YMCA TEACHES REFUGEE CHILDREN LIFELONG WATER SAFETY SKILLS
PARTNERSHIP WITH MARY’S PLACE OFFERS FREE SWIM LESSONS
It’s a Thursday afternoon at the Maplewood Family YMCA. The pool is filled with kids learning how to swim. It’s not your typical swim lesson, though. The new swimmers are children of refugees.
“This isn’t an opportunity a lot of these kids have,” said Charlsey Bickett, executive director of Mary’s Place Outreach. “It’s so important for us to introduce water safety to them because a lot of their parents don’t know how to swim.”
Rochester is home to thousands of refugees. Mary’s Place has been helping families in the Rochester area for a decade, serving around 500 of them each year. They provide English classes, job skills classes and clothing distribution. They also offer a free camp to the children every summer.
“We take for granted kids just being able to be kids. The children of immigrants take on a lot of responsibility. They’re calling the landlords, paying bills, calling doctors since they tend to learn English before their parents.”
This is where the Y comes in. A couple of years ago, the Maplewood Y received a grant from the Y of USA for the Safety Around Water program. The program helps kids learn essential skills to satisfy their curiosity of water safely.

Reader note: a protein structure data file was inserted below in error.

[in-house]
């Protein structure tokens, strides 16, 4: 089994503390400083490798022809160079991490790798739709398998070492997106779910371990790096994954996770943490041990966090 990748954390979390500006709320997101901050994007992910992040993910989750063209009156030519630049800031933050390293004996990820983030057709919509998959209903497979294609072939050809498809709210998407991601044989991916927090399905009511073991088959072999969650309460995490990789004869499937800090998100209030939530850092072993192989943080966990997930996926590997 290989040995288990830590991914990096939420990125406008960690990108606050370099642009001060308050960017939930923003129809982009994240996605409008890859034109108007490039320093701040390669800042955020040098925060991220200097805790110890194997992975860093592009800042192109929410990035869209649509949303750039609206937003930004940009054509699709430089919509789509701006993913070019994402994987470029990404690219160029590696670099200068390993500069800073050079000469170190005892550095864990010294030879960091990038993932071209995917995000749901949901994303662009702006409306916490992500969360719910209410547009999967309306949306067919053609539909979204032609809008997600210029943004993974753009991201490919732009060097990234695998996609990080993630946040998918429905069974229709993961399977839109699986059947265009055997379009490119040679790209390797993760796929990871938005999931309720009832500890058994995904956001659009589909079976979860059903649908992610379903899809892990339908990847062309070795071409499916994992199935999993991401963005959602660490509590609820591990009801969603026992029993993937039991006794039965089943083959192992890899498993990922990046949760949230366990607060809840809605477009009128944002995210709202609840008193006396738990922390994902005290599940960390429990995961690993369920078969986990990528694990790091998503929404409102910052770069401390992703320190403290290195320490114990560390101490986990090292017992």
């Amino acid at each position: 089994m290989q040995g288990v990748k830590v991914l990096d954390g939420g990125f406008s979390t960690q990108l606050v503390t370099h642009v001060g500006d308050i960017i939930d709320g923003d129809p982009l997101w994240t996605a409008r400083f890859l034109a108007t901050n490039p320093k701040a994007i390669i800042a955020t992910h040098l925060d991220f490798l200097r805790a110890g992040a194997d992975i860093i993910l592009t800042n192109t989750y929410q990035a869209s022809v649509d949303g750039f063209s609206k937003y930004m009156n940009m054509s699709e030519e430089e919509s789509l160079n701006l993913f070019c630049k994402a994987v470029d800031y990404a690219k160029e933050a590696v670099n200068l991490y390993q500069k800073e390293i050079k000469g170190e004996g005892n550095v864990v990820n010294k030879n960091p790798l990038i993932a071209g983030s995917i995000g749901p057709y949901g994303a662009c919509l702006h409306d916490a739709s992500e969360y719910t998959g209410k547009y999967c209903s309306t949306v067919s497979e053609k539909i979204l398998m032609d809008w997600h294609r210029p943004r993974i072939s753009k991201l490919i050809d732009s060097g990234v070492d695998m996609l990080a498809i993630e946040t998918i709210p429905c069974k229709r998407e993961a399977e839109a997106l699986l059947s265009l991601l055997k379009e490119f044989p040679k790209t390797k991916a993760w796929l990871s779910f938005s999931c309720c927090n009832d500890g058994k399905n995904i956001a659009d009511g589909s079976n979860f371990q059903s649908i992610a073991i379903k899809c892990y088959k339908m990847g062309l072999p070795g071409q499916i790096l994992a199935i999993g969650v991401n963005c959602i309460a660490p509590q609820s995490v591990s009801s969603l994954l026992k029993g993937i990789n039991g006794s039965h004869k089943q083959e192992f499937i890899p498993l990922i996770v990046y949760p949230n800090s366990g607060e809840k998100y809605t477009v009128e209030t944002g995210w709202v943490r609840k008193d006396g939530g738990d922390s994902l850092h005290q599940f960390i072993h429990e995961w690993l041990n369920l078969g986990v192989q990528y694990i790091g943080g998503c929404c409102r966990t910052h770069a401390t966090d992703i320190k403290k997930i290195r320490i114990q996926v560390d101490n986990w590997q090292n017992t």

“These kids are special because typically they’ve never been in a swim lesson before, or they don’t have a swimsuit, or they haven’t been able to access this type of program,” said Meg Switzer, Urban District Aquatics Director.
Along with providing these lessons at no cost, the Y provides rides to and from the branch. They also make sure that every child has a swimsuit and a towel – another way of breaking down a barrier that would otherwise prevent these children from learning to swim. This is made possible thanks to area businesses and organizations, like Sage Rutty & Company holding collection drives.
(Caroline Hill, of Sage Rutty & Company, with Megan DeFranco, of the
YMCA of Greater Rochester, dropping off their donations from their collection drive)
“A lot of our families live paycheck to paycheck, and a swimsuit can be an expense. Sometimes they don’t have enough for shampoo. If they don’t have money for shampoo, they’re not going to have money for a swimsuit,” said Bickett. “We wouldn’t be able to do what we’re doing without the YMCA.”
The swimsuit also represents something that is truly theirs and becomes a sense of pride for the swimmers. That pride shines through ever splash and stroke.
“I love to see the confidence they gain as part of this program,” said Switzer. “And they wouldn’t have this opportunity to learn a life-long skill if it wasn’t for the generosity of others.”